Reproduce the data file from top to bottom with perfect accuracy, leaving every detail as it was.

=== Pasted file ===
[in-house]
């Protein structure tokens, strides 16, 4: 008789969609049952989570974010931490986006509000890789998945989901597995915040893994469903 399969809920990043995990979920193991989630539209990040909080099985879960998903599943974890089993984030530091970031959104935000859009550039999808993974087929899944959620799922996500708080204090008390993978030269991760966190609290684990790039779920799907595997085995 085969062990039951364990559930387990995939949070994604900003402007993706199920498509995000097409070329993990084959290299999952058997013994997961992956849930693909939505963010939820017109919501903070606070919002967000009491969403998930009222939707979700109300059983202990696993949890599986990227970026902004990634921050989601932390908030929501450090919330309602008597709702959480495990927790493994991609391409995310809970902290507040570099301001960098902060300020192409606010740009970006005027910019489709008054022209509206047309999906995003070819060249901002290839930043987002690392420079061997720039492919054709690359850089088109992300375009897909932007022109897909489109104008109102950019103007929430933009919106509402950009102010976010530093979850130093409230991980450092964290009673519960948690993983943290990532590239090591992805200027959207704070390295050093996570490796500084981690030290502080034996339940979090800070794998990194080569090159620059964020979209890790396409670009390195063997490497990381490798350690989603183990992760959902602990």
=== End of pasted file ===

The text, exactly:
[in-house]
């Protein structure tokens, strides 16, 4: 008789969609049952989570974010931490986006509000890789998945989901597995915040893994469903 399969809920990043995990979920193991989630539209990040909080099985879960998903599943974890089993984030530091970031959104935000859009550039999808993974087929899944959620799922996500708080204090008390993978030269991760966190609290684990790039779920799907595997085995 085969062990039951364990559930387990995939949070994604900003402007993706199920498509995000097409070329993990084959290299999952058997013994997961992956849930693909939505963010939820017109919501903070606070919002967000009491969403998930009222939707979700109300059983202990696993949890599986990227970026902004990634921050989601932390908030929501450090919330309602008597709702959480495990927790493994991609391409995310809970902290507040570099301001960098902060300020192409606010740009970006005027910019489709008054022209509206047309999906995003070819060249901002290839930043987002690392420079061997720039492919054709690359850089088109992300375009897909932007022109897909489109104008109102950019103007929430933009919106509402950009102010976010530093979850130093409230991980450092964290009673519960948690993983943290990532590239090591992805200027959207704070390295050093996570490796500084981690030290502080034996339940979090800070794998990194080569090159620059964020979209890790396409670009390195063997490497990381490798350690989603183990992760959902602990």